Tenerife: Siam Park

“I’m going first,” I demanded as J and I inched closer to the top of the tower and the entrance of the dreaded vertical water slide.

My owlet eyes gaped at the attendant as she unceremoniously folded arms over chests, checked to see legs were crossed and shoved people over the edge. Screams followed as each final flick of hair disappeared over the drop. I took a deep breath and marched to where she was seated. The water tugged at my ankles. I clutched the sides of the slide before whipping my arms across my chest as requested. Not even a glimmer of a smile of reassurance before she thrust me into the drop. I didn’t even have time to scream. Continue reading “Tenerife: Siam Park”

Tenerife South: They Call Me Mellow Yellow

“Oop pardon me sweetie. HEY SHERRY MOVE! SHERRY! MOVE! BAHAHAHA SHE WANTS TO GET BACK IN,” the boisterous, shrill voice of the woman flapping at her friend standing in the aisle granted me just enough of a gap to squeeze by, hop across J’s lap and into my seat. My opinion of the gaggle of ladies next to us was torn. They had brought the party to the plane. I definitely admired their ability to drink, shriek and guffaw for the entire four hours of the flight, but their party hour exuberance was wearing thin. Continue reading “Tenerife South: They Call Me Mellow Yellow”

Kanchanaburi and Erawan Park

You’re an exchange student with no to very-little money or even student debt that you don’t want to deepen. Yet, you’re in another country and you don’t want to waste the opportunity. Continue reading “Kanchanaburi and Erawan Park”

A Chai Exhibit: March 10th

It had been a long and terrible night. Stirring from my sleep as sunlight filtered through the blinds across my eyes, I was overjoyed to find myself feeling quite a bit better than when I had gone to sleep. Just a friendly and wise note: if you attend a shot-luck, participate moderately and NEVER take a super-shot, a concoction of all the hard liquor available (and there was a lot), smack in the middle. I will never, ever do that again. After a number of terrible hours in the early morning I finally slipped into a wonderful sleep. Hours later I woke up, luckily without a headache, and my stomach had settled. Still, I felt a gross grogginess. After a lot of grumbling and groaning I found myself walking from the bus station to the event I had promised to cover for the student newspaper, Omega. I was attempting to absorb the crisp morning air and wake myself up, but by the time I arrived at the Commodore Grande Café and Lounge I was still groggy and instead feeling utterly worn out.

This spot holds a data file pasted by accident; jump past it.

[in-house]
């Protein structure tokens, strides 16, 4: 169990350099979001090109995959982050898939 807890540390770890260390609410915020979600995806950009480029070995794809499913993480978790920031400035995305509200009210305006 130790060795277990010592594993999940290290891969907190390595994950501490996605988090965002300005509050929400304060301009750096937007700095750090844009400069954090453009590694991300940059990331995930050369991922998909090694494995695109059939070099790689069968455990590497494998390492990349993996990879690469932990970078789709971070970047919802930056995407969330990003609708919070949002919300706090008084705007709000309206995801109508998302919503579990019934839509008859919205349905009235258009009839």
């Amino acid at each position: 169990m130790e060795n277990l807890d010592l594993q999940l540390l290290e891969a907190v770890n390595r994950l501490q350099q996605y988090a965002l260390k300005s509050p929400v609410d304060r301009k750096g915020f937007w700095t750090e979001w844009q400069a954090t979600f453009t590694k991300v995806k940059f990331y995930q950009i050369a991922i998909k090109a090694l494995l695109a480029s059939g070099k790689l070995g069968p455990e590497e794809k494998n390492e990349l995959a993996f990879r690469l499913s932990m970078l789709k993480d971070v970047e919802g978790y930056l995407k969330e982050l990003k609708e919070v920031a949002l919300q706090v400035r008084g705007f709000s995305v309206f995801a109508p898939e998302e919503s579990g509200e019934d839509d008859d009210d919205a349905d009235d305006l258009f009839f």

That blissfully changed less than five minutes after I swung the door open. Continue reading “A Chai Exhibit: March 10th”

Traditional Chinese Medicine Presentation

Uncomfortably shifting my legs, for the tenth time I contemplated my decision to choose the floor over the chairs lining the sides. The mats surrounding the small table had seemed so inviting, and so exotic. The chairs in comparison had seemed to be placed there for those interested in the event, but not willing to fully immerse themselves. They’d seemed like crutches. They were cultural prisons, like always choosing a fork over a chopstick. In comparison, the mats had no restraints, no enclosures and, I would soon realize, no support.

I’d gleefully set myself down on a mat off to the right, savouring the feeling of freedom after being bound to a chair all morning. An hour in the novelty was gone and I found myself restlessly fidgeting. I had never stayed in a cross-legged position for this long before. My legs were falling asleep and my back was stiff from unfamiliar effort. Occasionally I wistfully eyed the chairs, longing to get over myself and rise to those thrones. Eyeing my fellow observers I noticed one woman, then another, unabashedly unfold their legs and stretch them before themselves. Inwardly relieved I followed suit, sighing in bliss as my legs were released. Content again I could once more take in the fascinating presentation before me. Continue reading “Traditional Chinese Medicine Presentation”

Chinese New Years Dinner: Kamloops

I gasped when I saw the envelope housing my ticket to the Chinese New Year dinner. It was a golden symbol overlaying a striking red background. The red envelope represents good luck and the colour symbolizes good fortune and joy in Chinese culture. The entrance to the Grand Hall in the Campus Activity Centre, where the dinner was hosted, was swathed in the colour.

On a side, but important note: since red symbolizes happiness it should never be worn at a Chinese funeral. Unlike western culture, white is the symbolic colour of mourning in China, but black is acceptable because it’s been adopted. I blame the Internet, particularly the Wikipedia article about Chinese colours, for beginning my blog post about the New Year with funeral talk! Continue reading “Chinese New Years Dinner: Kamloops”